junk science

Dr. Oz is what would happen if Alex Jones and Mother Jones had a baby. And perhaps short of murdering somebody on live TV, there is literally nothing Dr. Oz won't say or do for money.
Race, age and other demographic factors are commonly controlled in epidemiology studies. It makes no sense to compare one group to another group if researchers do not bother to control for confounders – that is, factors like race or age that can cause researchers to draw the wrong conclusion.
Dr. Oz is a fraud who ought to be fired from Columbia University and have his medical license revoked. Instead, he's headed to the White House.
A hot rock massage and herbal tea might make you feel nice, but they don't actually cure anything. Pointing that out in China, however, might land a person in jail.
One of the biggest goals of autism research is to determine its cause. And one of the best ways to achieve that is to rule out the things that don't cause it. So let's acknowledge this month by doing just that.
In 1995, an activist husband-and-wife team published Dressed to Kill: The Link Between Breast Cancer and Bras. Because scaring people is an excellent way to make money, it's time for a second edition this year. Also, they're recruiting women into a sham cohort study to "prove" their wacky belief that the latter causes the former.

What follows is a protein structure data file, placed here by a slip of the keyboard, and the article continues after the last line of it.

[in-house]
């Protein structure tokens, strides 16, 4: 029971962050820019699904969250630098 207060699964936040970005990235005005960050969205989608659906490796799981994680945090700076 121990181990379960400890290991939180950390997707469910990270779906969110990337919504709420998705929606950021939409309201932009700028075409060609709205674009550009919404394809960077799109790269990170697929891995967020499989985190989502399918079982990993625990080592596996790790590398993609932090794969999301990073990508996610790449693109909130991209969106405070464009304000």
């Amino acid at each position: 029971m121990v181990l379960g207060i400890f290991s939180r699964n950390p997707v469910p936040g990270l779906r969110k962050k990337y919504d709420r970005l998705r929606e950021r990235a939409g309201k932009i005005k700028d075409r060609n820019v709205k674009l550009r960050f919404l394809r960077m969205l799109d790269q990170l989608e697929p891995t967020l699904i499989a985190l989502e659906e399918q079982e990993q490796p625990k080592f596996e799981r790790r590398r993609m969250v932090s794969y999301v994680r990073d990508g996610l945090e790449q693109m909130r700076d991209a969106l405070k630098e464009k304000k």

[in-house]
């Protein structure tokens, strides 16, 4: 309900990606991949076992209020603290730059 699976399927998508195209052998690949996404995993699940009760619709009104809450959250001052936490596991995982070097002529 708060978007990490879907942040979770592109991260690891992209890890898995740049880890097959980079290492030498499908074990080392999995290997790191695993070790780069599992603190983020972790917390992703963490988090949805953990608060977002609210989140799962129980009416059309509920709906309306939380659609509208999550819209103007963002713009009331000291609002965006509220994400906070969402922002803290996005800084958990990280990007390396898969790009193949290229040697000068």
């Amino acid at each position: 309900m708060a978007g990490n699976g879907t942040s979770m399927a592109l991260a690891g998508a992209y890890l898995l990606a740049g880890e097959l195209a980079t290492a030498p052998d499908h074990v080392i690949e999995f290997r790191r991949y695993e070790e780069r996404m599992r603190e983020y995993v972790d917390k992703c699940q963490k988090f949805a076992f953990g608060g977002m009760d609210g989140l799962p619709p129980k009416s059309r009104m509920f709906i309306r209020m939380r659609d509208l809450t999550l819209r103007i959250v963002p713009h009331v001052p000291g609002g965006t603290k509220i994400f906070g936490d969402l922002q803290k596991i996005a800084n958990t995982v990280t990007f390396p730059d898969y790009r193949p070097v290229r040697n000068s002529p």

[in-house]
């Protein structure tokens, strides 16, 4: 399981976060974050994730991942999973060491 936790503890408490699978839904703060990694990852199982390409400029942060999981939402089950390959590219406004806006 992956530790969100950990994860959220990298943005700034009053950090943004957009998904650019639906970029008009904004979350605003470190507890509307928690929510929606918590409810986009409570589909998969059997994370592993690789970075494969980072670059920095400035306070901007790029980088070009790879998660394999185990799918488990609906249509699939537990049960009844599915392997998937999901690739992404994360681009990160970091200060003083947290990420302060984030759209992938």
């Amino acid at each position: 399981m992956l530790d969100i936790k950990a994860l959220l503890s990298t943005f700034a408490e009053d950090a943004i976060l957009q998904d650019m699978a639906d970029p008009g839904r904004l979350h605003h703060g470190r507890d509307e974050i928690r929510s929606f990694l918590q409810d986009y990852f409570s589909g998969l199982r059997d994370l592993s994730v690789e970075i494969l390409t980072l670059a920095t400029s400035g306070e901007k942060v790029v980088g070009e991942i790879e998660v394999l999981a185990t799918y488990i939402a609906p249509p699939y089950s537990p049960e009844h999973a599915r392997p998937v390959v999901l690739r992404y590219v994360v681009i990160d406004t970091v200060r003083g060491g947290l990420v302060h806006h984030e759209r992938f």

It's been 50 years since Dr. Paul R. Ehrlich published his anti-population growth screed, The Population Bomb. Although he scared some folks and annoyed more, most of the deadly consequences he foresaw just didn't happen.
Like a series of bad sequels, the media is back with yet another terribly botched story. This time, the claim is that using household cleaning sprays is like smoking 20 cigarettes per day. Wrong again.
Why is asparagine, a rather boring molecule that biology majors are forced to memorize, grabbing international headlines? It can be found foods containing protein – which are many – including asparagus, the vegetable after which it was named. But some in the media say it causes cancer, which means asparagus causes cancer. (We're not kidding.)
One of the many problems with academia is that it allows nutcases to flourish.
This award needs to go to a media outlet that has credibility (in some people's eyes, anyway), yet consistently gets the science wrong, likely for ideological reasons. Using those criteria, the Times was the runaway winner. There isn't even a close second.
Open displays of bipartisanship are rare these days and, as such, should be applauded. Unfortunately, a recent example of bipartisanship promotes junk science and bogus health claims, using buzz words like "integrative" and "wellness" that are code for "alternative medicine."